The Private Life of Helen of Troy, trophy wife

Menelaos was understandably upset after Paris violated the sacred laws of hospitality by running off with his wife, Helen.


The Private Life of Helen of Troy

by John Erskine

Bobbs-Merrill, 1925. 304 p. 1926 bestseller #1. My Grade: B.


Menelaos and his pals followed Paris to Troy, hell-bent on revenge. After a 20-year siege, they sacked the city.

Helen was still so beautiful Menelaos couldn’t bear to kill her.

All that happens before John Erskine’s story begins.

In The Private Life of Helen of Troy, Erskine explores what happens when this beautiful and maddeningly frank woman is back under her husband’s roof again.

Daughter Hermione, age 1 when Helen ran off with her lover, wants to marry her double-cousin Orestes.

The parents quarrel over what’s best for their child, forgetting that Hermione is no longer a child.

Meanwhile Orestes mother, who is Helen’s sister, murders his father, who is Menelaos’ brother.

Orestes and his sister murder their mother and her lover to avenge their father.

Hermione marries Orestes, leaving her parents to figure out what their attitude to the newlyweds will be.

All the sex and violence is off stage.

Erskine’s interest is not in what happens but in how people react.

Erskine makes Helen and Menelaos come alive—a remarkable feat since these people don’t do anything but talk about what they did years before.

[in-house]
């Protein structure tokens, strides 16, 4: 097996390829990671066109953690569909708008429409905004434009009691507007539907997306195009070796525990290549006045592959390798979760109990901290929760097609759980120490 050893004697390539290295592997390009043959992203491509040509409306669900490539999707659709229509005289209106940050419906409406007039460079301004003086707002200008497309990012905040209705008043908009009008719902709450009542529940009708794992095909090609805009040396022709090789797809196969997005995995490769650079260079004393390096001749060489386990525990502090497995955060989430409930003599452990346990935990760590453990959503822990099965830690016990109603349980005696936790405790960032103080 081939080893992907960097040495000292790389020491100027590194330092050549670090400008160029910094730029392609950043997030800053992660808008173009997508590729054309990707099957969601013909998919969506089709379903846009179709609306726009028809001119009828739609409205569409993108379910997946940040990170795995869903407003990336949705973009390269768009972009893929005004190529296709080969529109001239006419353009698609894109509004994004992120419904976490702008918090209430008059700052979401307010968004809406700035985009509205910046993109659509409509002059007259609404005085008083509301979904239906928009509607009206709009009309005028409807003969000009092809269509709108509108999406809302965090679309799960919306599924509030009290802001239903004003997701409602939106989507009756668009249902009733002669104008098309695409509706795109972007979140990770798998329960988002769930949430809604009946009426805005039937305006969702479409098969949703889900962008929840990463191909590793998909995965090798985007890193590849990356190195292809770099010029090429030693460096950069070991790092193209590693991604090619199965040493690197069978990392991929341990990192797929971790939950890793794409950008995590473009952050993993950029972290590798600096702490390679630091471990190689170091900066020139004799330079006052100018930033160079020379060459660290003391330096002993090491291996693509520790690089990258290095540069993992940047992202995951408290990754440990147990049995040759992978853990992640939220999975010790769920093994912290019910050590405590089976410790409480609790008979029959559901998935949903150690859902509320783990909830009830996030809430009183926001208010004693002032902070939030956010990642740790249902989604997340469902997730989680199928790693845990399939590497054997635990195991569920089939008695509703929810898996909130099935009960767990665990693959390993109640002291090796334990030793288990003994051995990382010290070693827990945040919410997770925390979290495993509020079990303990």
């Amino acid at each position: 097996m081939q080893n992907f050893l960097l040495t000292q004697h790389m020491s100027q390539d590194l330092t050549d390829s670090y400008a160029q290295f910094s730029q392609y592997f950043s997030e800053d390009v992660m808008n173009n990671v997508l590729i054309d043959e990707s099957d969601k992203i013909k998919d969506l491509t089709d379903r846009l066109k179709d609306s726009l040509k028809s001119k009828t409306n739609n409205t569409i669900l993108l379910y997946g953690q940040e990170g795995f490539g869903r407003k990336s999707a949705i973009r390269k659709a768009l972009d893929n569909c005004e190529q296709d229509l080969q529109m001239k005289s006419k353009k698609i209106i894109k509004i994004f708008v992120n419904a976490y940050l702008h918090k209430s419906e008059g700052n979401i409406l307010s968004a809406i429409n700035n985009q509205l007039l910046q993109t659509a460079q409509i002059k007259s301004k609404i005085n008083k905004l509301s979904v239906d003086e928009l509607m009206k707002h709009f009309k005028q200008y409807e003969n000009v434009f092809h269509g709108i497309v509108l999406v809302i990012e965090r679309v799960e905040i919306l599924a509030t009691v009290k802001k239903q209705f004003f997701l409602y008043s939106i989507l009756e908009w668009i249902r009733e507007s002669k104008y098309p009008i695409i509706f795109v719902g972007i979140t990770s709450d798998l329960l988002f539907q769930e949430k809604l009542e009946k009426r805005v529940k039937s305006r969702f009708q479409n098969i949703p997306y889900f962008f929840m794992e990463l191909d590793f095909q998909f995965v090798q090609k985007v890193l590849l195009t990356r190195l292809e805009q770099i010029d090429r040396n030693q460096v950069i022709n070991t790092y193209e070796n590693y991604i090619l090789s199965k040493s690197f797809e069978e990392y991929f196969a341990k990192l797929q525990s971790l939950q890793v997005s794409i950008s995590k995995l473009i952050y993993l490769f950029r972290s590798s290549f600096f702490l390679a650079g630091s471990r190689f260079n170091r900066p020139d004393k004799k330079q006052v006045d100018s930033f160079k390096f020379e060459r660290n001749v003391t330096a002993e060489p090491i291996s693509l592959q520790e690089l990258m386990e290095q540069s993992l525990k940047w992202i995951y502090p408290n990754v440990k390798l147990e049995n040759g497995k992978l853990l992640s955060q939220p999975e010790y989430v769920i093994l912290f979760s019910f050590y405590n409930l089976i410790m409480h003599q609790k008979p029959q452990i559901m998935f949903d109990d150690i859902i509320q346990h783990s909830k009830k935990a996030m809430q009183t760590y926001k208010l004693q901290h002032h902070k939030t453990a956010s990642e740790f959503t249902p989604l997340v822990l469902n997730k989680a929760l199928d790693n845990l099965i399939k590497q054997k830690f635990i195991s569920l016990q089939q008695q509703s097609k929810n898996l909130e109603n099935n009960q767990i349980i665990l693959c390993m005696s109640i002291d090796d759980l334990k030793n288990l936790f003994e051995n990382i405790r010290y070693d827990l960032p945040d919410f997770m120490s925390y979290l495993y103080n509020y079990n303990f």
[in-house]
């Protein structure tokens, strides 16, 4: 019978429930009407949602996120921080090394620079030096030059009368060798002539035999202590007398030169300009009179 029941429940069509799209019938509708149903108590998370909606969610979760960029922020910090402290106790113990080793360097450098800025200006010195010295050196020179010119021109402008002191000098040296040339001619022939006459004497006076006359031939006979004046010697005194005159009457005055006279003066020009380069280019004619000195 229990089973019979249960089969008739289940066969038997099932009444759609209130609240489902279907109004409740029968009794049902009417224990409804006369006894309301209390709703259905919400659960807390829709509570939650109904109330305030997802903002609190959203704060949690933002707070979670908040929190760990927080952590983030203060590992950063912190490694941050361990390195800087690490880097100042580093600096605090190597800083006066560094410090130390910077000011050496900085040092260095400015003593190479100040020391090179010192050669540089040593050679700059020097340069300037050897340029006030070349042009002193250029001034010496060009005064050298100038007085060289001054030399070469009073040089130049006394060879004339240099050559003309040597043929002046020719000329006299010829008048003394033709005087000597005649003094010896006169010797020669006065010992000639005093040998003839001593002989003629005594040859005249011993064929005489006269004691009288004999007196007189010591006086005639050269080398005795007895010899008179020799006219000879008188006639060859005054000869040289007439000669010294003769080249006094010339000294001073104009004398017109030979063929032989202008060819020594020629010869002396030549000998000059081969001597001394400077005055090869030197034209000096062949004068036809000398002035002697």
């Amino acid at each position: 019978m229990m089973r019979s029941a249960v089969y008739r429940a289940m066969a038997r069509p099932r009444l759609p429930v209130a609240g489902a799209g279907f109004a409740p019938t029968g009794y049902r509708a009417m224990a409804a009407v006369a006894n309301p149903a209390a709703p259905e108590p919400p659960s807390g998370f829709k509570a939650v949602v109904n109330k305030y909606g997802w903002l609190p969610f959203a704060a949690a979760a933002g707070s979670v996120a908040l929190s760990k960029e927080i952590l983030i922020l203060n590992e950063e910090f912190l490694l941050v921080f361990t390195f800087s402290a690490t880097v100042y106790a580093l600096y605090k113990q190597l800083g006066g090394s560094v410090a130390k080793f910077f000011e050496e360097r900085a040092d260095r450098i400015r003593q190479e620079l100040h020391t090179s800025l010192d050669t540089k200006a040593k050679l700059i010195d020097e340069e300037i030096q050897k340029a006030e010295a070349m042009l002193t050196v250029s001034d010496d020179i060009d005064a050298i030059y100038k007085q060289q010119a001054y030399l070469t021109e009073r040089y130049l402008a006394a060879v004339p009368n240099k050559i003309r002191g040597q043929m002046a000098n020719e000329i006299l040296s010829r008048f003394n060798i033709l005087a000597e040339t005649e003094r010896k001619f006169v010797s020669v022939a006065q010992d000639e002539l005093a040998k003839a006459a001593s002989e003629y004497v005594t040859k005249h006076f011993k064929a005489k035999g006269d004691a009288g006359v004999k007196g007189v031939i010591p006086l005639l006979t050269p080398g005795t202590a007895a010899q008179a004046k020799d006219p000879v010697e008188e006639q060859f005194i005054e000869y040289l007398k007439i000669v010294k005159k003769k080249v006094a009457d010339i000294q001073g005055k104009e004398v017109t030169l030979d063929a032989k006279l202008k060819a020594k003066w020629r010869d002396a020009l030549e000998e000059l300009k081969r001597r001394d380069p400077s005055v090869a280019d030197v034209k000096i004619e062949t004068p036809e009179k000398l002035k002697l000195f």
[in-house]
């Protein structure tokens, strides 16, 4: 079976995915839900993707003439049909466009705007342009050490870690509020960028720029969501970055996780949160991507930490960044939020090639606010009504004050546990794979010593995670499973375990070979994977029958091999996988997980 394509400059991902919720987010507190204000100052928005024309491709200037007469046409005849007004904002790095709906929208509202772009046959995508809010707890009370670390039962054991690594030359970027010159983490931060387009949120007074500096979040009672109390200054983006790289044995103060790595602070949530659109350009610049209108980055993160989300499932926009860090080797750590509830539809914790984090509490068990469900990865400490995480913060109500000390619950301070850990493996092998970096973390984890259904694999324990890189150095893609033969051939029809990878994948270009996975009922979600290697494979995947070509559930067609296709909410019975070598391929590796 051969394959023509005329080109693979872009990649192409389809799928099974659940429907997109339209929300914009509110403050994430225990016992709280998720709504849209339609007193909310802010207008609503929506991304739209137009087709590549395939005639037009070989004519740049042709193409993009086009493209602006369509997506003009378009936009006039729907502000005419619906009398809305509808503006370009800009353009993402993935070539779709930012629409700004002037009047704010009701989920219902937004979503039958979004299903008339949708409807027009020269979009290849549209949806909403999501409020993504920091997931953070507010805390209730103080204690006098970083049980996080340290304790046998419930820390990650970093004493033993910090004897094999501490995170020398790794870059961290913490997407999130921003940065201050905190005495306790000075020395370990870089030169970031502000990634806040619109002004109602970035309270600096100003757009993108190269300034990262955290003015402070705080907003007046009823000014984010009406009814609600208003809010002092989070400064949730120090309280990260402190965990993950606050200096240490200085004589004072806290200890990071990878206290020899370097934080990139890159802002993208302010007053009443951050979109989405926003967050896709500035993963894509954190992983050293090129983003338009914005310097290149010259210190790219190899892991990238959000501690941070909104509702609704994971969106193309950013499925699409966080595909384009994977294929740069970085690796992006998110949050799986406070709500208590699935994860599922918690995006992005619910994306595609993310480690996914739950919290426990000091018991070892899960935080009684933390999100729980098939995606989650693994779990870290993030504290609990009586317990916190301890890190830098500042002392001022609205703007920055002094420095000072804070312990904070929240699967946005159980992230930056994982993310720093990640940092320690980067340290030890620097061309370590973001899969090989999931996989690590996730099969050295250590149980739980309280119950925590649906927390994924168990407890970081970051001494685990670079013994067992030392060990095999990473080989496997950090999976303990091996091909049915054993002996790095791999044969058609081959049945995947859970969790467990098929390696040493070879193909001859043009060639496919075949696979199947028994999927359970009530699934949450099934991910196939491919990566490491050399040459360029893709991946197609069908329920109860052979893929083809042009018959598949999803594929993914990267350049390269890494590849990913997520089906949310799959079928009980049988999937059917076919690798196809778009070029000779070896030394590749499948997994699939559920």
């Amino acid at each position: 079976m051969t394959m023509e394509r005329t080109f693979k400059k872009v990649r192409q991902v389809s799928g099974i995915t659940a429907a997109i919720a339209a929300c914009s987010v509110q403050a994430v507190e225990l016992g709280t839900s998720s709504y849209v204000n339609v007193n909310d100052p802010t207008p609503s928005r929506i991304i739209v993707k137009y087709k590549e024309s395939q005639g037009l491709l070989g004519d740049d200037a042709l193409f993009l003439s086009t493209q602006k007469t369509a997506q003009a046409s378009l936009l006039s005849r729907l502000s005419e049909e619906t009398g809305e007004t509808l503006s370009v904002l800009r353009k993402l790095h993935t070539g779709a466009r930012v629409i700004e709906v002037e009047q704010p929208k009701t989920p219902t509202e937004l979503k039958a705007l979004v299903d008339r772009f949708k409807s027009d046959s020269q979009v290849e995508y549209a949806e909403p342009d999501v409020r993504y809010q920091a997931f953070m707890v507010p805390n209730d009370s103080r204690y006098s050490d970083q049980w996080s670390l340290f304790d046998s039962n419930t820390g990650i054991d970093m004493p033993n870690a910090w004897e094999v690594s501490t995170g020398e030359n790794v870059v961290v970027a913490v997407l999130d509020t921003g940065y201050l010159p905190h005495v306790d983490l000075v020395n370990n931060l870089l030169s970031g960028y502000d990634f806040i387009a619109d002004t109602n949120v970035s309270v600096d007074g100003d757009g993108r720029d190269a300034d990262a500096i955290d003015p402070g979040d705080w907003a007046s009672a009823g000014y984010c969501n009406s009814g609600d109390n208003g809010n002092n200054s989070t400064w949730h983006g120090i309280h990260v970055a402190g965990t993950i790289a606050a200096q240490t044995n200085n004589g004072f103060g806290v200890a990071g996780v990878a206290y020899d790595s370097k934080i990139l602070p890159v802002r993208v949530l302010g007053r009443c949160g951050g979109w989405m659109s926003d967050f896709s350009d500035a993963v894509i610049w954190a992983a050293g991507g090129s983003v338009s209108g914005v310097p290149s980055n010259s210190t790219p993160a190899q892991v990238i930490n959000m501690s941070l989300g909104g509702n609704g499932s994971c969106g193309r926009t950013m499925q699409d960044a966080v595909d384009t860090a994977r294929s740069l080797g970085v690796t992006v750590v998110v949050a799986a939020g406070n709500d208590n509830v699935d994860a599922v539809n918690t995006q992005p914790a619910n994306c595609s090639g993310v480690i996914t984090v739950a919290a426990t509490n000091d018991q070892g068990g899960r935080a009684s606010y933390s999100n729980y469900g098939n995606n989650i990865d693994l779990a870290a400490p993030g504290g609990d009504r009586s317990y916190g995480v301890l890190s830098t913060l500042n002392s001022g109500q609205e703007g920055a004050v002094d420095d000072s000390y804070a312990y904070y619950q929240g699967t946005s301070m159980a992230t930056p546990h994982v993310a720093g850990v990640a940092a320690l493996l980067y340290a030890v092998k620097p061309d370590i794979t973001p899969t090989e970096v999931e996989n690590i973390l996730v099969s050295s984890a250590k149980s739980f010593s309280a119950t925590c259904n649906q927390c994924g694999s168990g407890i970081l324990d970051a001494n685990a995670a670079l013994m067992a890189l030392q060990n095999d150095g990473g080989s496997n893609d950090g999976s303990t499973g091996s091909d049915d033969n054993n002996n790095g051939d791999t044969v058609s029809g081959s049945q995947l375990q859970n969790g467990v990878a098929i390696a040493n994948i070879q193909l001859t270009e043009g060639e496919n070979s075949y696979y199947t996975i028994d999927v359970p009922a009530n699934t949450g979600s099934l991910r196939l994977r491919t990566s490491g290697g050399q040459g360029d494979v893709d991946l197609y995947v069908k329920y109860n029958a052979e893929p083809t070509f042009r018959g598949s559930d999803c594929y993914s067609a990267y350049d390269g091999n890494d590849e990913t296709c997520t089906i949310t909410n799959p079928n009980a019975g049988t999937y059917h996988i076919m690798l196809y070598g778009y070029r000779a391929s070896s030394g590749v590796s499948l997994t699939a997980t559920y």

© 2016 Linda Gorton Aragoni

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Linda Aragoni

I read. I write. I think. I make big ideas simple. I help teachers teach expository writing to teens and adults. In my free time, I read and review old novels.

2 thoughts on “The Private Life of Helen of Troy, trophy wife”

  1. I am 78 now, and began a long affection for the Iliad and the Odyssey as a child. Other treatments of the subject – Tennyson’s “Ulysses;” Kazantsikis’ “The Odyssey, A Modern Sequel;” and Erskine’s “The Private Life of Helen of Troy” all contribute to my enjoyment. I wish there were a complete print somewhere of the film made from that last version. [Purported versions claim to be available on questionable web sites that do mischief to one’s computer.]

    Of course, statuesque Rosanna Podesta and green-eyed Jacques Cernas were well matched as Helen and Paris in the 1950s version “Helen of Troy.”

    One side note is the inconsistency of translations in the use of the term god/God/gods. Enjoy!

    Jon Cristofer Miller

    Like

    1. Thank you for sharing your enthusiasm and your knowledge.

      I have avoided dipping into film versions of the novels as I’ve been reading, but as I’m getting close to the end of my self-appointed task of reviewing all the bestsellers of 1900-1969, I’m looking forward to viewing some of the film versions readers such as yourself recommended.

      Like

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